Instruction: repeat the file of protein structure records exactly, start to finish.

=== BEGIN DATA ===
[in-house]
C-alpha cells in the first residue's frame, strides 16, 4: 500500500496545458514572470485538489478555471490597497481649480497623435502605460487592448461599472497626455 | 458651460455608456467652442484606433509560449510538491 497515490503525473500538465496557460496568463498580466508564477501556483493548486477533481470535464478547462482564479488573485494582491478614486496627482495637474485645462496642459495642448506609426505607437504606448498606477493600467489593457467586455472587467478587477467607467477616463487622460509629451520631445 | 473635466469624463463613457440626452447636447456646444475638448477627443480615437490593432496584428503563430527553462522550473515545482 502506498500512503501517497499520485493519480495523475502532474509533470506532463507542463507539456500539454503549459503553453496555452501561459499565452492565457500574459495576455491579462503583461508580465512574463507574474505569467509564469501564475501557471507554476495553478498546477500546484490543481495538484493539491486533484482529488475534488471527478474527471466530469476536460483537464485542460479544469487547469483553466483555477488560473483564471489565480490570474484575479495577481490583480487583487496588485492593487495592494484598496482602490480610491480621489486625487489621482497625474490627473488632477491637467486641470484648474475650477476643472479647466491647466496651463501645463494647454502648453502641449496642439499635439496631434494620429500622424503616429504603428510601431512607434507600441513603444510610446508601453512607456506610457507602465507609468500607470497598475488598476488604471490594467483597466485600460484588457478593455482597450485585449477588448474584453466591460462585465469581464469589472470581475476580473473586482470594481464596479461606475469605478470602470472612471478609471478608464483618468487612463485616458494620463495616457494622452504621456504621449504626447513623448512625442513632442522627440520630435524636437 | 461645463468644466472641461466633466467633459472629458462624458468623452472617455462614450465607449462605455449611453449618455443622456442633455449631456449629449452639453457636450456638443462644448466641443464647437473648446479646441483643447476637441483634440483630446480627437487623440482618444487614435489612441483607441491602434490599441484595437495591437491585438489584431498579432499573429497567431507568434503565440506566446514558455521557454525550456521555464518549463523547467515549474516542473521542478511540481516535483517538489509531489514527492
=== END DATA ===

[in-house]
C-alpha cells in the first residue's frame, strides 16, 4: 500500500496545458514572470485538489478555471490597497481649480497623435502605460487592448461599472497626455 | 458651460455608456467652442484606433509560449510538491 497515490503525473500538465496557460496568463498580466508564477501556483493548486477533481470535464478547462482564479488573485494582491478614486496627482495637474485645462496642459495642448506609426505607437504606448498606477493600467489593457467586455472587467478587477467607467477616463487622460509629451520631445 | 473635466469624463463613457440626452447636447456646444475638448477627443480615437490593432496584428503563430527553462522550473515545482 502506498500512503501517497499520485493519480495523475502532474509533470506532463507542463507539456500539454503549459503553453496555452501561459499565452492565457500574459495576455491579462503583461508580465512574463507574474505569467509564469501564475501557471507554476495553478498546477500546484490543481495538484493539491486533484482529488475534488471527478474527471466530469476536460483537464485542460479544469487547469483553466483555477488560473483564471489565480490570474484575479495577481490583480487583487496588485492593487495592494484598496482602490480610491480621489486625487489621482497625474490627473488632477491637467486641470484648474475650477476643472479647466491647466496651463501645463494647454502648453502641449496642439499635439496631434494620429500622424503616429504603428510601431512607434507600441513603444510610446508601453512607456506610457507602465507609468500607470497598475488598476488604471490594467483597466485600460484588457478593455482597450485585449477588448474584453466591460462585465469581464469589472470581475476580473473586482470594481464596479461606475469605478470602470472612471478609471478608464483618468487612463485616458494620463495616457494622452504621456504621449504626447513623448512625442513632442522627440520630435524636437 | 461645463468644466472641461466633466467633459472629458462624458468623452472617455462614450465607449462605455449611453449618455443622456442633455449631456449629449452639453457636450456638443462644448466641443464647437473648446479646441483643447476637441483634440483630446480627437487623440482618444487614435489612441483607441491602434490599441484595437495591437491585438489584431498579432499573429497567431507568434503565440506566446514558455521557454525550456521555464518549463523547467515549474516542473521542478511540481516535483517538489509531489514527492